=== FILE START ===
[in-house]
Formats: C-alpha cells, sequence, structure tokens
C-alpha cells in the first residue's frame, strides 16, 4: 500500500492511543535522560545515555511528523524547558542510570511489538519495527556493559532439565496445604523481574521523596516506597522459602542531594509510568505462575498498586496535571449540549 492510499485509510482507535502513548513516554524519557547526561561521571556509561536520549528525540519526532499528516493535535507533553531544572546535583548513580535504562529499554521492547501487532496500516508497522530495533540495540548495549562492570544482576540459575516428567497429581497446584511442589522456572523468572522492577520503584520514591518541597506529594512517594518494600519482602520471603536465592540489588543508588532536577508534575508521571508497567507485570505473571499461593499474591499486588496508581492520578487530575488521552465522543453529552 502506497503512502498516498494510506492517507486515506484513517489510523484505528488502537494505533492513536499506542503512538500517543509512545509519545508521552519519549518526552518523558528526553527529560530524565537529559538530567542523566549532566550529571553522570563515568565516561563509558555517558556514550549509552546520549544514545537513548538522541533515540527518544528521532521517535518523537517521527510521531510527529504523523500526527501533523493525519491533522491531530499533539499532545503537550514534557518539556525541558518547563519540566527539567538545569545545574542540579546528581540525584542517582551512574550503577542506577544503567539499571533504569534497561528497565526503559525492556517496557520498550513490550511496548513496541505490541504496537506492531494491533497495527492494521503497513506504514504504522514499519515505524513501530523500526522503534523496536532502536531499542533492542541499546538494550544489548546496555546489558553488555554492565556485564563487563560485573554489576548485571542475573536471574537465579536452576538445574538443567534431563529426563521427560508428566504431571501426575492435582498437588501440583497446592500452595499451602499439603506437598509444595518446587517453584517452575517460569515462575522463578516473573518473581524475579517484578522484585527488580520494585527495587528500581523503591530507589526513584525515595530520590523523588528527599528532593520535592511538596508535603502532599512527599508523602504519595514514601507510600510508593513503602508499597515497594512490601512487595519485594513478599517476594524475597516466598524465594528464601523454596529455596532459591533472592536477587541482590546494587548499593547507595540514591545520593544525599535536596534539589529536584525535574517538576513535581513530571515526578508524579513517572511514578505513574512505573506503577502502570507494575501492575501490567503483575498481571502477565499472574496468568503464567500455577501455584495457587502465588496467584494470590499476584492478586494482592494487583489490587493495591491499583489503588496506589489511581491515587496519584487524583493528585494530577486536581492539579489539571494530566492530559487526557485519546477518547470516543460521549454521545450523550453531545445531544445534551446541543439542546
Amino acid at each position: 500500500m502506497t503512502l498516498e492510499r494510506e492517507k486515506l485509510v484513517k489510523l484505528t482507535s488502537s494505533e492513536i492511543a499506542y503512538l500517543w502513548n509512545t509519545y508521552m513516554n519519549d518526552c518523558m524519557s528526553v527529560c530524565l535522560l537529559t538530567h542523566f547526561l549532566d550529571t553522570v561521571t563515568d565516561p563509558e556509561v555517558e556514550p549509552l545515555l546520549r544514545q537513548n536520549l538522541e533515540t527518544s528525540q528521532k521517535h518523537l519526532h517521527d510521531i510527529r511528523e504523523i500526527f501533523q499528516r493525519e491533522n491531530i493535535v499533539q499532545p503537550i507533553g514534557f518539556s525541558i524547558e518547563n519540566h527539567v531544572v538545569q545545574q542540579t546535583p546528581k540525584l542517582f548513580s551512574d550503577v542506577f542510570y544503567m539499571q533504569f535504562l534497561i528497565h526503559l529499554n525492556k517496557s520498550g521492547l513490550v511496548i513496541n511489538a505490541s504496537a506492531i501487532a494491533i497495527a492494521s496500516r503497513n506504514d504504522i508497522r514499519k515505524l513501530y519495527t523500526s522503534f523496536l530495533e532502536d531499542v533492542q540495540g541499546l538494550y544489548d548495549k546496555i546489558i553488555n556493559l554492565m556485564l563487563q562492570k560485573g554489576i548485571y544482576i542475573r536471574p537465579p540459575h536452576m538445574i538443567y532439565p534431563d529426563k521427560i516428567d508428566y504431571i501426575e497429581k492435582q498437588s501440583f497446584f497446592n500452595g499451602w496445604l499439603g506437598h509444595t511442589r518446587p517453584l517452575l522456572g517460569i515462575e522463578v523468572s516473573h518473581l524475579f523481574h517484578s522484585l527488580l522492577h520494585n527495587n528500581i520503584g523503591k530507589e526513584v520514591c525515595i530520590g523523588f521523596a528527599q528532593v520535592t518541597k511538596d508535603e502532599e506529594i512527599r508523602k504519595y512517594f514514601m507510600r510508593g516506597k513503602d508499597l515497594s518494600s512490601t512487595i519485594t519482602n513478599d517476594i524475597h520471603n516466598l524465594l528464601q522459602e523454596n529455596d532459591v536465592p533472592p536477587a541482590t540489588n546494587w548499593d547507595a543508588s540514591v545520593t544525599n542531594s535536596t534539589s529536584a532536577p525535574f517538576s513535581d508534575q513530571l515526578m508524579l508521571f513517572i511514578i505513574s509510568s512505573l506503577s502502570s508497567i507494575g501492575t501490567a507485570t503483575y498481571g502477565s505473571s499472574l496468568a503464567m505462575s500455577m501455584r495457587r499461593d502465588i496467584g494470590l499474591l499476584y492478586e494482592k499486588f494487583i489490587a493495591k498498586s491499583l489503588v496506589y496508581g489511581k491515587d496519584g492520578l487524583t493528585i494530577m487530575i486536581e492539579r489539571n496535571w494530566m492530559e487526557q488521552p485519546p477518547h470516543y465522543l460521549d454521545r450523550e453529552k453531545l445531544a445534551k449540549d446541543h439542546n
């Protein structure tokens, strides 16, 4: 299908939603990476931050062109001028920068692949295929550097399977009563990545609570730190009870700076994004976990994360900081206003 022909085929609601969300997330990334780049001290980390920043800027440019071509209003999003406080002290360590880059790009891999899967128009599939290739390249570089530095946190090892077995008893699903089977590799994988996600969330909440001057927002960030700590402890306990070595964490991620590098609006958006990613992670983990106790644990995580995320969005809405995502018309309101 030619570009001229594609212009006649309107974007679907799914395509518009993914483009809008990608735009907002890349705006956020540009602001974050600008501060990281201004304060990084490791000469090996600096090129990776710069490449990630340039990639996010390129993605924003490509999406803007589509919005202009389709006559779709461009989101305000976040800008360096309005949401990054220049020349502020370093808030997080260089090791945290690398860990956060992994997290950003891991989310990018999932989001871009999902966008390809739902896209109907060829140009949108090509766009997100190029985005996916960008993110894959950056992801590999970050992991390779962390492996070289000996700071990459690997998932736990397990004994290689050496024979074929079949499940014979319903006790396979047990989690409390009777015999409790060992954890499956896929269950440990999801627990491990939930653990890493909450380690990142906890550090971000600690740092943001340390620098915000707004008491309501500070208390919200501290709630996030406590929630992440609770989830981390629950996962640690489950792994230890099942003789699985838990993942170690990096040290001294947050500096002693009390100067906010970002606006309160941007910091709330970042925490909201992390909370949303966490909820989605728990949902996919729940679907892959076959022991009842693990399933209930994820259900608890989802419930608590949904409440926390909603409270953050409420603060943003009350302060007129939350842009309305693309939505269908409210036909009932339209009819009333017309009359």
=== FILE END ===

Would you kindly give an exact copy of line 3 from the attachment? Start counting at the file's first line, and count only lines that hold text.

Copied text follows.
C-alpha cells in the first residue's frame, strides 16, 4: 500500500492511543535522560545515555511528523524547558542510570511489538519495527556493559532439565496445604523481574521523596516506597522459602542531594509510568505462575498498586496535571449540549 492510499485509510482507535502513548513516554524519557547526561561521571556509561536520549528525540519526532499528516493535535507533553531544572546535583548513580535504562529499554521492547501487532496500516508497522530495533540495540548495549562492570544482576540459575516428567497429581497446584511442589522456572523468572522492577520503584520514591518541597506529594512517594518494600519482602520471603536465592540489588543508588532536577508534575508521571508497567507485570505473571499461593499474591499486588496508581492520578487530575488521552465522543453529552 502506497503512502498516498494510506492517507486515506484513517489510523484505528488502537494505533492513536499506542503512538500517543509512545509519545508521552519519549518526552518523558528526553527529560530524565537529559538530567542523566549532566550529571553522570563515568565516561563509558555517558556514550549509552546520549544514545537513548538522541533515540527518544528521532521517535518523537517521527510521531510527529504523523500526527501533523493525519491533522491531530499533539499532545503537550514534557518539556525541558518547563519540566527539567538545569545545574542540579546528581540525584542517582551512574550503577542506577544503567539499571533504569534497561528497565526503559525492556517496557520498550513490550511496548513496541505490541504496537506492531494491533497495527492494521503497513506504514504504522514499519515505524513501530523500526522503534523496536532502536531499542533492542541499546538494550544489548546496555546489558553488555554492565556485564563487563560485573554489576548485571542475573536471574537465579536452576538445574538443567534431563529426563521427560508428566504431571501426575492435582498437588501440583497446592500452595499451602499439603506437598509444595518446587517453584517452575517460569515462575522463578516473573518473581524475579517484578522484585527488580520494585527495587528500581523503591530507589526513584525515595530520590523523588528527599528532593520535592511538596508535603502532599512527599508523602504519595514514601507510600510508593513503602508499597515497594512490601512487595519485594513478599517476594524475597516466598524465594528464601523454596529455596532459591533472592536477587541482590546494587548499593547507595540514591545520593544525599535536596534539589529536584525535574517538576513535581513530571515526578508524579513517572511514578505513574512505573506503577502502570507494575501492575501490567503483575498481571502477565499472574496468568503464567500455577501455584495457587502465588496467584494470590499476584492478586494482592494487583489490587493495591491499583489503588496506589489511581491515587496519584487524583493528585494530577486536581492539579489539571494530566492530559487526557485519546477518547470516543460521549454521545450523550453531545445531544445534551446541543439542546